I own about two dozen handguns, give or take a couple. While this is a sufficient number of handguns to give members of the antigun coalitions a heart attack, and have the press talk about my “arsenal,” there are many avid gunners out there that own far more than I. As a concealed weapons permit holder, I find myself carrying a handgun about 80% of the time when I am out of the house. Now many people will say that this is a large number of guns, perhaps even too many, and to them I say: Each one of my handguns fulfills a unique purpose, and was a needed addition to my collection. Each handgun brings to the table some advantages and some disadvantages. Some examples:

Smith and Wesson J Frame: I own a Model 642, a hammerless .38 Special that I find myself carrying a plurality of the time, as it is easily concealable and very lightweight (16.5 ounces loaded). In Florida, it is frequently difficult to find a comfortable cover garment, and I have found that sliding the J frame into a pocket holster in the right front pocket of my trousers or into a Galco Ankle Glove is a very convenient. I even carry this revolver in a belly band while jogging. The fact that it is a revolver simplifies the operation of the pistol and makes correcting a malfunction as easy as pulling the trigger again. The disadvantages to this revolver are: It only holds 5 rounds, reloads take a considerable amount of time, and the sights on this pistol leave a lot to be desired. Accuracy beyond 12 yards is poor under any kind of realistic defensive shooting conditions.

Kimber Ultra TLE II: This Commander sized 1911 in Stainless steel, with night sights and Crimson Trace Laser Grips is the pistol that I find myself carrying most often when cover garments allow. Loaded with Gold Dot 230 grain +P hollow points, I get over 400 foot pounds of .45 defensive power. I carry this pistol in a Brommeland Max-Con V inside my waistband on my right hip, and a single 7 round spare magazine on my left hip. Other times, I opt for a Saddle holster from Andrews Leather. I like the combination of thin profile, accuracy, smooth trigger, and easy concealability that this pistol offers. The disadvantages are that the pistol has a lot of sharp spots on it that seem to either dig in to sensitive skin, or wear holes in my clothes.

I also frequently carry one of the two Sig Sauer P229s that I own. Of the pair, I carry the .357 Sig the most, but I also carry the 9mm frequently. The chief advantage of these pistols is the 13 rounds of .357 or the 14 rounds of 9mm that this pistol can hold. Both pistols have night sights and Crimson Trace Laser Grips. I usually carry this model in an Andrews Leather McDaniel II inside the pants holster, a Saddle style holster, or a belt slide holster.  The chief disadvantage is that the pistol is thick enough that concealing becomes an issue, especially since the grip laser tends to cause my shirt to ride up.

Another pistol is my Sig Sauer Mosquito. I bought this because I needed a .22LR with which to practice, as the ammunition is pretty cheap, but I have found several advantages to this particular pistol that I hadn’t considered before owning one. First, it is great for new shooters, especially women. The noise and recoil are not nearly as intimidating, and the women LIKE shooting it, an important factor when trying to convince new shooters that guns are not as scary as they thought. This particular pistol has convinced at least three formerly anti-gun leaning people to not be afraid of guns, and one of them actually now carries a pistol as a CCW holder. Additionally, some cheaper brands of .22 ammo cause a lot of malfunctions, which is good for sharpening my own skill at rapid malfunction clearing drills.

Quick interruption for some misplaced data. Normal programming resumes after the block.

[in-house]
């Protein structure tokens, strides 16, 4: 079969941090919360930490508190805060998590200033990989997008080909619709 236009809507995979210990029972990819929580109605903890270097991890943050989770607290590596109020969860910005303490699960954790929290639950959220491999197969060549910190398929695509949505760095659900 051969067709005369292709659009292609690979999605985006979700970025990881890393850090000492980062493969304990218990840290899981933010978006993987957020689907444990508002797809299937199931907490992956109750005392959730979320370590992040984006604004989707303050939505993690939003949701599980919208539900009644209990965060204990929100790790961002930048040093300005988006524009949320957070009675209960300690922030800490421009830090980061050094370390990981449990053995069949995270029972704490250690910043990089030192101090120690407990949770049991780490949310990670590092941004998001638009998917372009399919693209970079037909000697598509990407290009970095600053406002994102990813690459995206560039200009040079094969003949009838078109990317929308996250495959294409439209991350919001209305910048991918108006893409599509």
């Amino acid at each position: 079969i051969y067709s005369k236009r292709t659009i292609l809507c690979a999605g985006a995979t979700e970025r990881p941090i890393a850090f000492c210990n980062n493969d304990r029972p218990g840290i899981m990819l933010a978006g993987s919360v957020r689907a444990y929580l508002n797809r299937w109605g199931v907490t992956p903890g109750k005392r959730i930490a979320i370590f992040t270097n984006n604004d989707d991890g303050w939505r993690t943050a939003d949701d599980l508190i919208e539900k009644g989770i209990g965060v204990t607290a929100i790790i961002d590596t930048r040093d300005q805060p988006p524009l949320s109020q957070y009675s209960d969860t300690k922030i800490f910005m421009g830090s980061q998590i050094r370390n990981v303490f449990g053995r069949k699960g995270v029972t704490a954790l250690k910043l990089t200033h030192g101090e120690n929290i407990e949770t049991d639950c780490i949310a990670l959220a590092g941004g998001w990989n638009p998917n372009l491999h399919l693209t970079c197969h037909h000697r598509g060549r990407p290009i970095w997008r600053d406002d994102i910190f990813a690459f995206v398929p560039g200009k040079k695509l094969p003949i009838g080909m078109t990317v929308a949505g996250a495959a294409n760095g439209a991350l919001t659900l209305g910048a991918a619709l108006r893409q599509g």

In short, every gun I have serves a unique purpose, and have never been used to kill anyone, despite what the anti-gun crowd claims.

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1 Comment

TOTWTYTR · December 14, 2011 at 12:19 am

I have a 442, which is a pretty much the same as a 642, only I think a bit lighter.

It's easy to carry, but a pain to shoot because it has about 100 pound trigger pull. Well, not that much, but very heavy. One of these days I've got to get it to a shop and have that fixed.

I don't have any 1911s and don't know that I ever will. I've fired a couple that are beautiful, but at upwards of $3K, not something I'm going to buy.

OTOH, I have several 3rd generation Smith and Wesson semi autos including one in .45 ACP. All are pretty easy to fire and pretty accurate. All but one of them are easy to carry concealed.

Not to mention the S&W MP9c, which is also good concealed carry.

I won't bore you with the other revolvers I own, but it's a bunch.

I have a bunch of handguns and rifles in .22LR because they are cheap to shoot and good for new shooters.

Firearms are like any other tool I own. I have a lot of different tools that I use for different purposes.

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